More on concussion injuries ...


Six-man pro
My guess is that any school athletic program probably should have a policy concerning concussion injuries. And the template is basically the following which is starting to be adopted as law by a number of states ... ... 4302.story

Roger Goodell urges governors to adopt youth concussion law
USA Today
May 23, 2010

NEW YORK (AP) — NFL commissioner Roger Goodell sent a letter to 44 governors urging them to pass a law similar to one in Washington state that protects young athletes from concussions.

The NFL said in an e-mail Sunday that Goodell's letter will be part of Dr. Richard Ellenbogen's testimony at Rep. John Conyers' forum on concussions in New York on Monday.

Ellenbogen treated Zackery Lystedt, the Washington youth who suffered a brain injury in 2006 after returning to a middle school football game following a concussion. His story prompted Washington to pass Lystedt's Law, which keeps young athletes from returning to play too soon. Other states have followed suit and adopted similar laws.

Ellenbogen and Dr. Hunt Batjer head the NFL's new Head, Neck and Spine Committee.

"The Center for Disease Control estimates that there may be as many as 3.8 million sports and recreation-related concussions in the United States each year," Goodell wrote. "These injuries are sustained by both boys and girls in numerous contact sports.

"Given our experience at the professional level, we believe a similar approach is appropriate when dealing with concussions in all youth sports. That is why the NFL and its clubs urge you to support legislation that would better protect your state's young athletes by mandating a more formal and aggressive approach to treatment of concussions."

The Lystedt law contains three essential elements:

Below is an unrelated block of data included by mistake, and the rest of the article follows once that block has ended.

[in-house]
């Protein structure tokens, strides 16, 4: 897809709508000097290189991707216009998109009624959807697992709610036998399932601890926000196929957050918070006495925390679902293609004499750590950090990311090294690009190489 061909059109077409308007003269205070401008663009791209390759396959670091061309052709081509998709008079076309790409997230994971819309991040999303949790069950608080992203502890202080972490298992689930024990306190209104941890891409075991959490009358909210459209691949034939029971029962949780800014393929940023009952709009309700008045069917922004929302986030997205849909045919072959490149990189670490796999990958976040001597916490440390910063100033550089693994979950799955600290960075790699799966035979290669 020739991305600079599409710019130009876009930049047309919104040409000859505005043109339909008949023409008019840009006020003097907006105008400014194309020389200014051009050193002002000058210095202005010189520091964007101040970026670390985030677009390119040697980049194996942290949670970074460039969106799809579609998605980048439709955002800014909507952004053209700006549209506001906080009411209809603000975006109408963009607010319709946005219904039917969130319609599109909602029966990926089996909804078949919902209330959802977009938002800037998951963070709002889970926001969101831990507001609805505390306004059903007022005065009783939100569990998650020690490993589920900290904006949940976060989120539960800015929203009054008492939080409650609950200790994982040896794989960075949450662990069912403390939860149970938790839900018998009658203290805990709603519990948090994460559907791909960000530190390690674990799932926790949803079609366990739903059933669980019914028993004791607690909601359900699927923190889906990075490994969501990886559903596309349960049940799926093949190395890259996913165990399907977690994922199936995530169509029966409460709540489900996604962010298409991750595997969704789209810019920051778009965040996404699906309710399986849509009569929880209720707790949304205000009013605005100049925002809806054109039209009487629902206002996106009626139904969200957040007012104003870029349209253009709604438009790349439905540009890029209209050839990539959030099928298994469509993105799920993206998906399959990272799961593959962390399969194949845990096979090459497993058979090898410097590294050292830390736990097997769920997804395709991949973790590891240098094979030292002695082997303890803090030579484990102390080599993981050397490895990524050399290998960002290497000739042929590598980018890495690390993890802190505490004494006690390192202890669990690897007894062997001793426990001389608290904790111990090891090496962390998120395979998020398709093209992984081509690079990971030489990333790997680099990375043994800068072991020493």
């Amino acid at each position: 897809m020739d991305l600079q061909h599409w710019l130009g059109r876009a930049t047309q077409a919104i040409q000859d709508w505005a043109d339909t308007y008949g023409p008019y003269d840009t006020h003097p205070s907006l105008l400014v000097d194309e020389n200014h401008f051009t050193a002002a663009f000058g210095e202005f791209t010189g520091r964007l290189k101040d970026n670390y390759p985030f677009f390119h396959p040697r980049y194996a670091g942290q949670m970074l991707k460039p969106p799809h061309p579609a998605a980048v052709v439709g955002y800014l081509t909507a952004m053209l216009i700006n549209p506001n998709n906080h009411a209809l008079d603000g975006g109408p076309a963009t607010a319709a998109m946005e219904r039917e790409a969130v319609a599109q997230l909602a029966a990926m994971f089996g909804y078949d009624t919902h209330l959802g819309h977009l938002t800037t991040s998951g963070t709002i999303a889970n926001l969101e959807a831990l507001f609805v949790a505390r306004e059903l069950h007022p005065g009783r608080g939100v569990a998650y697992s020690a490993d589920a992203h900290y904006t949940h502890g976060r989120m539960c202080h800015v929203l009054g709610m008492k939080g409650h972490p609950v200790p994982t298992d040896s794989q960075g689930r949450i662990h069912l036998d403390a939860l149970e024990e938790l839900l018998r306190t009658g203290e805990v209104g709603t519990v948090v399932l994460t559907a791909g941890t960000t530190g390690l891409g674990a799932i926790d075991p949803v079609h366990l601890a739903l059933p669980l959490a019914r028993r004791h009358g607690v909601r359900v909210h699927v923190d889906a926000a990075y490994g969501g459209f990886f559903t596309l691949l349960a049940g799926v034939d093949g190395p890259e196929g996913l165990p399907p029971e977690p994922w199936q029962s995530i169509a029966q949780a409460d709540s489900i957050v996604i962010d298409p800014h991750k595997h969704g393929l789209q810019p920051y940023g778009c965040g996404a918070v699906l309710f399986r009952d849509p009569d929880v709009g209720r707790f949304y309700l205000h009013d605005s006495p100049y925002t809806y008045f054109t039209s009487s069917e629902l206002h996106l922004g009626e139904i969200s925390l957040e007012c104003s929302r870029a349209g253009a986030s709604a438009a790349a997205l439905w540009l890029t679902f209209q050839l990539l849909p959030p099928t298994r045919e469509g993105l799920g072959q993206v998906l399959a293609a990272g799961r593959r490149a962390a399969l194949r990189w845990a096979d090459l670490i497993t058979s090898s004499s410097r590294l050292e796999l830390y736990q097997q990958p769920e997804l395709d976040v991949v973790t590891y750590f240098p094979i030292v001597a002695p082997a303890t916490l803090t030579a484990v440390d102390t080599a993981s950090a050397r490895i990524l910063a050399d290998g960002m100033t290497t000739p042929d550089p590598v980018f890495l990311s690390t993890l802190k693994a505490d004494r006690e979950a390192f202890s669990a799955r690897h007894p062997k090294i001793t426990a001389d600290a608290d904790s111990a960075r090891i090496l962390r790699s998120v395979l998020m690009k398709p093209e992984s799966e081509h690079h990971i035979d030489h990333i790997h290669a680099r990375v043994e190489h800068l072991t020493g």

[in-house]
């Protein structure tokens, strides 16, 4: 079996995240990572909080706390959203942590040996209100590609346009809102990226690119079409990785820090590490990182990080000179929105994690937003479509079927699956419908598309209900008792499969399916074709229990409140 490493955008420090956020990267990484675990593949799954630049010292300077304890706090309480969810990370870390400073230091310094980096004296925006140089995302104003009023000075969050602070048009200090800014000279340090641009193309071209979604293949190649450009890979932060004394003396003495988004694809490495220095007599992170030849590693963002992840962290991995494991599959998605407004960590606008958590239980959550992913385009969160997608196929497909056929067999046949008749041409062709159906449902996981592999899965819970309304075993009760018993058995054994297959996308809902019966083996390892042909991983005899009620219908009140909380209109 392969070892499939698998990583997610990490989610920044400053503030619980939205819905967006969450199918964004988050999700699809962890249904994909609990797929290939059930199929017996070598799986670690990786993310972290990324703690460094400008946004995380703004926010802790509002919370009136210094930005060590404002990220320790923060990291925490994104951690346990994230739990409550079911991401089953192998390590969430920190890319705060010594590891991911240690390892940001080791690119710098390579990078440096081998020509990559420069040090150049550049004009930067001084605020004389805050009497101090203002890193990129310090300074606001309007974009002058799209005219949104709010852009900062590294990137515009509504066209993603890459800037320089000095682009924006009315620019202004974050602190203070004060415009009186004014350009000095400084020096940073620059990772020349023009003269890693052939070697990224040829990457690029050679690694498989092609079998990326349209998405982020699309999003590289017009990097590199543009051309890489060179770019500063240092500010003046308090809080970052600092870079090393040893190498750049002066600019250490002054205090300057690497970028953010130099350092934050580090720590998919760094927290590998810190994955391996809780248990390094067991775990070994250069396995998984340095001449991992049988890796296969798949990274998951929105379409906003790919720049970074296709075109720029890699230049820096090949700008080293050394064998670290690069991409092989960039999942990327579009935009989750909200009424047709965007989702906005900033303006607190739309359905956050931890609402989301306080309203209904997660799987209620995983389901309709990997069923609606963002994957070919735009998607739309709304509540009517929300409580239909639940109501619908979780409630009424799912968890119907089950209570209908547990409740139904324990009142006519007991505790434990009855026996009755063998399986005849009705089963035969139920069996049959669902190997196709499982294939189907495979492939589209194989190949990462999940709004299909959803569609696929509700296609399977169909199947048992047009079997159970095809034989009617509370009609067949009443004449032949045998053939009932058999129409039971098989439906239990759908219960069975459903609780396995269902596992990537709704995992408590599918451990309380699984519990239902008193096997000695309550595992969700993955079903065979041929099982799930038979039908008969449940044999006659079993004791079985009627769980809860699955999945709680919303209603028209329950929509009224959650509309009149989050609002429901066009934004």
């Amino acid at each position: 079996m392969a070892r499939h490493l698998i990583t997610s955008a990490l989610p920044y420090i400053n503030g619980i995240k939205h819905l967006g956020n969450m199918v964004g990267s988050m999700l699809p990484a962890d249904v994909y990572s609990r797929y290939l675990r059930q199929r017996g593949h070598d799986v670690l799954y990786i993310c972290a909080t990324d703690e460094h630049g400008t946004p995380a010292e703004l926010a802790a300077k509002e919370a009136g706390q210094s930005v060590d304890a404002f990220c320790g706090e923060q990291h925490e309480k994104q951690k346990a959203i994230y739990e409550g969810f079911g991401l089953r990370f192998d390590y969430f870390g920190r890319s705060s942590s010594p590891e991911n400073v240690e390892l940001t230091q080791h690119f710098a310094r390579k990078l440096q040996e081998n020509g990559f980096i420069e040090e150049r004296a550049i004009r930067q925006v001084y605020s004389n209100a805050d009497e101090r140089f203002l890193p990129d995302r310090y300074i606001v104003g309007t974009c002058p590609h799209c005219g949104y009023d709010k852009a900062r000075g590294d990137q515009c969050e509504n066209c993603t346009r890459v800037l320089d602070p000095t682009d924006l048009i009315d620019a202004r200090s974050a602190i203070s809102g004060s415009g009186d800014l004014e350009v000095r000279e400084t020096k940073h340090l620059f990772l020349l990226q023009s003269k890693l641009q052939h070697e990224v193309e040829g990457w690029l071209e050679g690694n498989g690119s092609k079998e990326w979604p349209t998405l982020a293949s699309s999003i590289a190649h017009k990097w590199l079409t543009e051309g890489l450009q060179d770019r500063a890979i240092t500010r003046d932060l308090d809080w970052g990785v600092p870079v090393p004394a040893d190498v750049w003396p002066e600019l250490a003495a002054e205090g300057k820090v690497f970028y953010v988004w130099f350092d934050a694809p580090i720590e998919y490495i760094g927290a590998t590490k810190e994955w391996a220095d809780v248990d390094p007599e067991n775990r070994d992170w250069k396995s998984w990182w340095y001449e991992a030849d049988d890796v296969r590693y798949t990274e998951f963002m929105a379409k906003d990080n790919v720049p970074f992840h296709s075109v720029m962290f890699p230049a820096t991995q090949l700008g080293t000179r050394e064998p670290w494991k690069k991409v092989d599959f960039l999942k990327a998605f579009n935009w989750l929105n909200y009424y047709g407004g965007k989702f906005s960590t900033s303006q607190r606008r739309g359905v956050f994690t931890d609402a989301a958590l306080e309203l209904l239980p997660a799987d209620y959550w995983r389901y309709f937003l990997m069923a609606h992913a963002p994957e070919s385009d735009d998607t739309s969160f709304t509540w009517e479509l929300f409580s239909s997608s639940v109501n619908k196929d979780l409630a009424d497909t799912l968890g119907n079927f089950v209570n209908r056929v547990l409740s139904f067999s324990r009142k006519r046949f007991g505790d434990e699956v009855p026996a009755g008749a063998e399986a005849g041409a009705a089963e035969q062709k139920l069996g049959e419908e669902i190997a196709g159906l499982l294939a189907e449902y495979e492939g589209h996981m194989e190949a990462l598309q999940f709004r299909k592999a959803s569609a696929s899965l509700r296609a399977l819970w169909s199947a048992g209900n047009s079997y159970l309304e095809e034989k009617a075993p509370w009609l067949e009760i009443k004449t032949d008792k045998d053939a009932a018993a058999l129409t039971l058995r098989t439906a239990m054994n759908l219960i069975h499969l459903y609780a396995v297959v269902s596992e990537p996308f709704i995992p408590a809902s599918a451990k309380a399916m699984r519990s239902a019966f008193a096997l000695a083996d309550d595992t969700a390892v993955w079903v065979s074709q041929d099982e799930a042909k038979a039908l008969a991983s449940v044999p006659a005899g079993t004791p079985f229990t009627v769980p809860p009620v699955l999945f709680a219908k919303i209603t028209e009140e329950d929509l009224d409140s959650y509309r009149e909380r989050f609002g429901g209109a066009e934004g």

—Athletes, parents and coaches must be educated about the dangers of concussions each year.

—If a young athlete is suspected of having a concussion, he/she must be removed from a game or practice and not be permitted to return to play.

—A licensed health care professional must clear the young athlete to return to play in the subsequent days or weeks.

"We would urge that similar legislation be adopted in your state," Goodell added. "We believe that sports and political leaders can help raise awareness of these dangerous injuries and better ensure that they are treated in the proper and most effective way. Young athletes, as well as parents, coaches and school officials in your state, will thank you for taking a stand on this important issue."

Copyright 2010 The Associated Press. All rights reserved. This material may not be published, broadcast, rewritten or redistributed.

Another link to the issue -- notes that only 42% of high schools have athletic trainers on staff ... 97e9dfce0d
TAPPS will require any athlete with a concussion injury to sit out until given medical clearance to play starting this season.
coachpeters":1zdd9xof said:
powerful story Edd Burleson had on Friday about his experience as a coach on concussions...

Missed it ... but I've heard Vance Jones tell a story on how he thinks he may have lost a state title because he refused to put in a kid in the state title game because he had a concussion injury.

Bryan mentioned that he's heard of several instances in college sports where cheerleaders were carted off the field for concussion injuries. And as I've said, any padding in a cheerleader's uniform wasn't placed there for safety purposes, if you know what I mean.

I have a stinkin' feeling that EVERY school needs a WRITTEN concussion policy -- for all sports and events (including cheerleading; which by the way has more injuries per capita in NCAA, and I think that may include football, but it could be #2) -- and stick with it. Partly because it's the right thing to do, partly because we're gonna start seeing legislation (some states have already done so), and partly because there are lots of lawyers looking for easy money.